Changing perceptions of manufacturing

In this webinar we discuss the findings from an InterAct-funded project looking at international perceptions of manufacturing. We look at how perceptions of manufacturing have evolved in the UK in the last 20 years and how it compares with six other countries.

We delve into the factors that influence these perceptions, providing actionable insights for improving the public perception of this vital sector.




  • Welcome and introduction (00:00-02:40)
  • How to make manufacturing charming again? (02:41-33:38)
  • Q&A (33:39-54:09)
  • Wrap-up and event announcement (54:10-01:00:24)


Speakers and Hosts

  • Jennifer Castaneda-Navarrete, Senior Policy Analyst, IfM Engage
  • Guendalina Anzolin, Research Associate, Institute for Manfuacturing (IfM)
  • Chris Dungey, Chief Technology Officer, High Value Manufacturing Catapult
  • Tim Minshall, Dr John C Taylor Professor of Innovation & Head of the IfM


Extended Q&A

Below are responses to some of the questions we didn't get a chance to answer live: 


Would a route to improved visibility of manufacturing be through highlighting how everyday products are made? 

Tim - Great question - and I think, in a UK context  -  we are seeing some great examples of this via shows such as The Secret Genius of Modern Life and Inside the Factory
Do we need to account for a level of cynicism around how manufacturers and companies in general are perceived?  Tim - I think this is a real risk. I think this links to the need for us (as manufacturers) to be much better at supporting the appreciation of how things are manufactured - in terms of all the "making and moving" activities - such that we (as consumers) can better understand the scale and complexity of what goes on, so that we are aware of the true costs (economic, social, environmental) of our choices. 
Perhaps controverial, is there too much focus on manufacture? Design enables manufacture and manufacture enables design, but design comes first.  Tim - Good point. I think that we need to ensure a balanced view of manufacturing. For us (IfM) we view 'manufacturing' as  a broad set of activities that includes design, production, SCM, etc.
Do common perceptions majorly influence the policy positions of states when it comes to R&I and trade? How do market-driven economies leverage their complementary strengths when it comes to future-proofing globalised manufacturing? Guendalina - As we mentioned during the presentation, common perceptions influence policy positions and vice versa. In the so-called market driven economies, the mix between government protection both for early stages research and manufacturing scaling up and private initiatives have been at the core of how advanced economies organise their productive structures. Examples such as the Frunhofer institutes in Germany, the Manufacturing USA Institutes in the US, the Catapult network in the UK are all example of a combination of private and public funding coming together to master advance production capabilities.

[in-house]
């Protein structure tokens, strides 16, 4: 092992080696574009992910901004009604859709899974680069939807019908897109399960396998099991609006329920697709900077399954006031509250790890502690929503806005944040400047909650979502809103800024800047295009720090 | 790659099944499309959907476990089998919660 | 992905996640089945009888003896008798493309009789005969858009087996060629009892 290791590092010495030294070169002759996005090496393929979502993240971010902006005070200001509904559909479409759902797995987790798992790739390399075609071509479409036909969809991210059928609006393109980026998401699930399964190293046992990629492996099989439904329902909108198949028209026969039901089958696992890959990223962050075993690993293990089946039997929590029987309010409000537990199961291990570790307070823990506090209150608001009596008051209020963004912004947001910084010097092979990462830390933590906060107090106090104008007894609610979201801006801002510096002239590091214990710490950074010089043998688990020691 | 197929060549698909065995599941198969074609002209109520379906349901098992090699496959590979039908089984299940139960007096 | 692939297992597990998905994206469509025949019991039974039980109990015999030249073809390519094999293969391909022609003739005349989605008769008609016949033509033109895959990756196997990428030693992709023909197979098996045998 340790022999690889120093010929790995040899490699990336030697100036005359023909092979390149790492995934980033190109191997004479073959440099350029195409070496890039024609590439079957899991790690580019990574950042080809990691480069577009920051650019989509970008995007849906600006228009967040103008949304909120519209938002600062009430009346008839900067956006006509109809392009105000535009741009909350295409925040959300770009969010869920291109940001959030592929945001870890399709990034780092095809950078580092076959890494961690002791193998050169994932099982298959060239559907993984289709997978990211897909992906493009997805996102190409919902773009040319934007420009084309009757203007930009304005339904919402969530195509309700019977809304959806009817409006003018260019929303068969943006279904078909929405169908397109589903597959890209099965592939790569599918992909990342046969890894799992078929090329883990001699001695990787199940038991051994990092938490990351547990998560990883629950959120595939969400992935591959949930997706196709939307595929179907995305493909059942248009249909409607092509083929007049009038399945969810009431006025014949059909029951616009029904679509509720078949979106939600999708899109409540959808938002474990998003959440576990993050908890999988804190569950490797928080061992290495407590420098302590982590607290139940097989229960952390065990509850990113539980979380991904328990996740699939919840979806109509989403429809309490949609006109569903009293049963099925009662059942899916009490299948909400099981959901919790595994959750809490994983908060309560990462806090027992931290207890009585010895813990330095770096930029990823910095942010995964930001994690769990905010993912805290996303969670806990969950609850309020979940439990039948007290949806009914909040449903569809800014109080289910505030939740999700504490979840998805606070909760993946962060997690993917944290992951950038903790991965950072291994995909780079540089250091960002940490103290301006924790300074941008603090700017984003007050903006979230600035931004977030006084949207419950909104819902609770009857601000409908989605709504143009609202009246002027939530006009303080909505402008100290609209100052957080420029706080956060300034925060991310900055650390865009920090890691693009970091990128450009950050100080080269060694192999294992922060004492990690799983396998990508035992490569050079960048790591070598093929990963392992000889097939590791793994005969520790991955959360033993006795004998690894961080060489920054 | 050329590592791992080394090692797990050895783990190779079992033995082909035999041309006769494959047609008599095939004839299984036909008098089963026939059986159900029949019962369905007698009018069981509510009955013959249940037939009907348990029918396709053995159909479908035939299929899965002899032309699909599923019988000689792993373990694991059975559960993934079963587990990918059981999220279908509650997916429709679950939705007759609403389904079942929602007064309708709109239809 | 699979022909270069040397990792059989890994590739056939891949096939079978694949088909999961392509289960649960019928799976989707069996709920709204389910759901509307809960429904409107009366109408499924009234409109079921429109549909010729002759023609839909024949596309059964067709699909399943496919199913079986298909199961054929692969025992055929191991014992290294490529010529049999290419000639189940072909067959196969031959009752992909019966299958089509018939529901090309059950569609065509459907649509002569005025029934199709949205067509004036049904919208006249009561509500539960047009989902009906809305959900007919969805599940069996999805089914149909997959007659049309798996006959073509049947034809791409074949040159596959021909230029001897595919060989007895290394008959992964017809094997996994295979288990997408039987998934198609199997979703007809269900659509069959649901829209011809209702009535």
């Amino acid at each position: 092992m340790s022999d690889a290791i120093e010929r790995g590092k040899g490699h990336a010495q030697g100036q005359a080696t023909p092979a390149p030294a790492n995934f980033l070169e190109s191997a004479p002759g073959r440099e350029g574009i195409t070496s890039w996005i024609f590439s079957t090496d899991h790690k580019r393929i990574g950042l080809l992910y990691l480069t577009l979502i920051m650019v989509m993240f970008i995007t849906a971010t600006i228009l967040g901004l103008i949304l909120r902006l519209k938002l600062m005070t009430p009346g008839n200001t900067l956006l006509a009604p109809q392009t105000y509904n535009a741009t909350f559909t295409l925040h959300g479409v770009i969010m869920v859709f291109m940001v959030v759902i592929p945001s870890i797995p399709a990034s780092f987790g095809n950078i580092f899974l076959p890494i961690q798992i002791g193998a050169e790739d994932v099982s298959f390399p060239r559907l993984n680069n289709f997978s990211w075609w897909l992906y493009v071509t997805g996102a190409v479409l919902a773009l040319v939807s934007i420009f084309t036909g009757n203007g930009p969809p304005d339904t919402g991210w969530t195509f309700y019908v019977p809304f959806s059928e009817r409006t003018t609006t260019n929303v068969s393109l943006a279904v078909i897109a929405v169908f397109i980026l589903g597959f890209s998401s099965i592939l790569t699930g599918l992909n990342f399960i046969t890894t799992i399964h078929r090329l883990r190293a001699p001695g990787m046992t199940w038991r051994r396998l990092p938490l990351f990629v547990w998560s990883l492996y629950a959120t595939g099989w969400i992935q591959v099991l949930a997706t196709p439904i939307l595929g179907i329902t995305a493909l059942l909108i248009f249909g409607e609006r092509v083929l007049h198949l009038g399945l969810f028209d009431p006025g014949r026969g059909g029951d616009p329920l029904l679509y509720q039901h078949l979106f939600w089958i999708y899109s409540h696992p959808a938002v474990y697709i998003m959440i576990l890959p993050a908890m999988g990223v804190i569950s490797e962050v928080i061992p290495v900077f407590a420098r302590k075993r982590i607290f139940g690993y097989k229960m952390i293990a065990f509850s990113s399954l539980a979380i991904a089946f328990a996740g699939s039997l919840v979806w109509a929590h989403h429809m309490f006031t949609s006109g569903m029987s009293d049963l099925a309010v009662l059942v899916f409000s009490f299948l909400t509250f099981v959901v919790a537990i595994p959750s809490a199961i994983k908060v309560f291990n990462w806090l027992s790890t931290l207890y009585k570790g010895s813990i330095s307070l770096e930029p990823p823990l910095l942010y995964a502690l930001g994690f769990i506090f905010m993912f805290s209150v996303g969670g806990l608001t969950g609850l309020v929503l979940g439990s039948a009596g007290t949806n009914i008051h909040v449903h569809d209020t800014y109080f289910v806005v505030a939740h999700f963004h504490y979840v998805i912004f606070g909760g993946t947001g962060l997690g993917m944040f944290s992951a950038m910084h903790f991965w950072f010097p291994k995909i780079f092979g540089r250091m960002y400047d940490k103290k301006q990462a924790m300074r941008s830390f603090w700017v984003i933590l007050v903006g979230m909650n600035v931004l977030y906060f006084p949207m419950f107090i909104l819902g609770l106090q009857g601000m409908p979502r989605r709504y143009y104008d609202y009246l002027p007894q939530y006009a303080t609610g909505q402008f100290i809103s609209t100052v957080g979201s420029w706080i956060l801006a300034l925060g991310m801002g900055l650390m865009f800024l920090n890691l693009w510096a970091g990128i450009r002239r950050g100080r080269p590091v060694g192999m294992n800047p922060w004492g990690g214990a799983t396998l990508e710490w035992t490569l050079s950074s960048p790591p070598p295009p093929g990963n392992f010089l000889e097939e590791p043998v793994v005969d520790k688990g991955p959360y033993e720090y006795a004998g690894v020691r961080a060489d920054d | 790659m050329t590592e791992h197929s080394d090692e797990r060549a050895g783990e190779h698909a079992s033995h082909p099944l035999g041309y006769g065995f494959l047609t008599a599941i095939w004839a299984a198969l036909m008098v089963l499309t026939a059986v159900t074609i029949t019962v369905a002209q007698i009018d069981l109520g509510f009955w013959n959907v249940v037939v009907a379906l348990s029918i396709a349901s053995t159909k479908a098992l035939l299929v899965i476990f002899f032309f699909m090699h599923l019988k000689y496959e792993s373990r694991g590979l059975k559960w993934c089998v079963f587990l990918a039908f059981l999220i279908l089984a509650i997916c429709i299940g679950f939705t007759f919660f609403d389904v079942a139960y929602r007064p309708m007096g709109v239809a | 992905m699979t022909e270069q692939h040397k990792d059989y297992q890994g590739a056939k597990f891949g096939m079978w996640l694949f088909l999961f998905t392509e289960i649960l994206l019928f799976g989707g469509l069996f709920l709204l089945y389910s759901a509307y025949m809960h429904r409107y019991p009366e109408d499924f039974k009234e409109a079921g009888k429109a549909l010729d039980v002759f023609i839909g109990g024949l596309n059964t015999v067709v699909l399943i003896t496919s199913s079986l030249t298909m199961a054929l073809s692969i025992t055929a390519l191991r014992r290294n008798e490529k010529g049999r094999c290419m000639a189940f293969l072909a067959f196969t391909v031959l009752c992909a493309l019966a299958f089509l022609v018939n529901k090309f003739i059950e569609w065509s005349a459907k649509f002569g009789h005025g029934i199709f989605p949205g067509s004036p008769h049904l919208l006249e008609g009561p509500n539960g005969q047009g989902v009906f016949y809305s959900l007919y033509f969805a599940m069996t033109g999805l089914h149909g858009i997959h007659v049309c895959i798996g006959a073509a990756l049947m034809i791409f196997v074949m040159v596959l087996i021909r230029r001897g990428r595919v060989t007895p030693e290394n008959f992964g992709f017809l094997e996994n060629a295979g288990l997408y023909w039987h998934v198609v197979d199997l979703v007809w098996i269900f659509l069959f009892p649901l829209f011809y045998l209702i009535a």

With renewables clearly coming to the fore (as illustrated in the report) would anyone on the panel care to respond to a perception that manufacturing and agriculture are seldom seen as / presented as both parts of a circular, sustainable economy? Tim - I think there is an argument that many aspects of agriculture strongly connect within the broad definition of manufacturing (e.g. in addition to the food processing industry blended with agriculture, there are other activities such as the link between forestry and paper manufacturing, etc).  We see really interesting developments around the push towards circularity at this interface, such as those by, for example, British Sugar
 In your 'Challenges & Priorities' slide, where would you place Additive Manufacturing? We see tremendous investment in AM, especially in the USA and China, yet for some reason the UK's small 'Additive Manufacturing UK' forum seems to struggle to attract big names, investment etc. Is the perception of AM as a real alternative to CNC Machining etc. missing? Jennifer - Although we did not show it in the presentation, in the report we have information about technology priorities and additive manufacturing emerged as a technology and skills priority
Thanks all, I was thinking more to do with recent policy being manufacturing focused, manufacturing not necessarily being appealing to the wider population  and emerging workforce so the need to promote the wider skills. I think the Innovate Uk materials and manufacturing vision 2050 is going in the right direction in this context. Guendalina - Agree. Such initiatives go in the direction to indicate that manufacturing encompass a wider range of activities than the ones generally associated with manufacturing (e.g., production floor, assembly line, monotonous taks, etc.). It is important to reinforce that manufacturing activities also embed design, research, scaling up, and that especially in advanced economies the complementarities between different value chain activities are critical and goevrnments would need to ensure that there are no gaps along the chain. 
What role do you think the arts could play in changing perceptions of manufacturing on a broader cultural level? Tim - I think the arts can - and do - play a significant role in this, both positively and negatively. The way manufacturing is portrayed in TV shows and movies, for example, is really interesting and will inevitiably support certain stereotypes.

For further information please contact:

Ella Whellams